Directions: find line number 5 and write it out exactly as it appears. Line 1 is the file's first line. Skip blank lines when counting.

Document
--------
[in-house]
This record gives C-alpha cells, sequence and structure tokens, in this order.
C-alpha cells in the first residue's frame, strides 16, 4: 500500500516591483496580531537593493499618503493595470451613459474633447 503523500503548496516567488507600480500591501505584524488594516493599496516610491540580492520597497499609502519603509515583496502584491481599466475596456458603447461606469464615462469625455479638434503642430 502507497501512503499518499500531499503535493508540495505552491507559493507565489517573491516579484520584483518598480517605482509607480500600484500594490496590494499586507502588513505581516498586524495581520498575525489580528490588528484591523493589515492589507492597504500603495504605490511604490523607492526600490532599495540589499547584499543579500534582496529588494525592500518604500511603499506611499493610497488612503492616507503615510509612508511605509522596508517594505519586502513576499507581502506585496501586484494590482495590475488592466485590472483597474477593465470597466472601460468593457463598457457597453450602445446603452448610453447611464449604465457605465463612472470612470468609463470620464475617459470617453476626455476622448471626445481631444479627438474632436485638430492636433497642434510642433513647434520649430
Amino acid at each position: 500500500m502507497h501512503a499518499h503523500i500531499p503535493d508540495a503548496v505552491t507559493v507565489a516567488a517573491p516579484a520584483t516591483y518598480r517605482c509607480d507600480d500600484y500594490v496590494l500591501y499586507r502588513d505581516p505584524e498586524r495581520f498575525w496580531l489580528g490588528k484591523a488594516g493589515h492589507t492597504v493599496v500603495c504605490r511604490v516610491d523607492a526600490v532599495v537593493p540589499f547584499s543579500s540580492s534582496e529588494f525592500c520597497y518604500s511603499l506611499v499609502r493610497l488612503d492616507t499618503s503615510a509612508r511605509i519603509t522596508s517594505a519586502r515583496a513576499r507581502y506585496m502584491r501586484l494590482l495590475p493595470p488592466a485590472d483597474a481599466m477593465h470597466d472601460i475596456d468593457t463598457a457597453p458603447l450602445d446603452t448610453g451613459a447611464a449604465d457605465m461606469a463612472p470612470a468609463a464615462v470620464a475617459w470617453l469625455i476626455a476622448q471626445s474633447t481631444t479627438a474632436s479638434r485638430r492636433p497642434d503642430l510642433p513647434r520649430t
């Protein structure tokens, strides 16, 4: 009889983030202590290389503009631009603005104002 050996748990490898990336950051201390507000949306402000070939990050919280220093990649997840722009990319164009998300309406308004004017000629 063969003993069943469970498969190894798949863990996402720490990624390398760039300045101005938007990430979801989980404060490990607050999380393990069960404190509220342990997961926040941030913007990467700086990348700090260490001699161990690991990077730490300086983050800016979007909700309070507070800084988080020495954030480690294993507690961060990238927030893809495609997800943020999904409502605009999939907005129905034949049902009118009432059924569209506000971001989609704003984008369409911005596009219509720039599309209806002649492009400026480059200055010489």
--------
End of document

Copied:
């Protein structure tokens, strides 16, 4: 009889983030202590290389503009631009603005104002 050996748990490898990336950051201390507000949306402000070939990050919280220093990649997840722009990319164009998300309406308004004017000629 063969003993069943469970498969190894798949863990996402720490990624390398760039300045101005938007990430979801989980404060490990607050999380393990069960404190509220342990997961926040941030913007990467700086990348700090260490001699161990690991990077730490300086983050800016979007909700309070507070800084988080020495954030480690294993507690961060990238927030893809495609997800943020999904409502605009999939907005129905034949049902009118009432059924569209506000971001989609704003984008369409911005596009219509720039599309209806002649492009400026480059200055010489």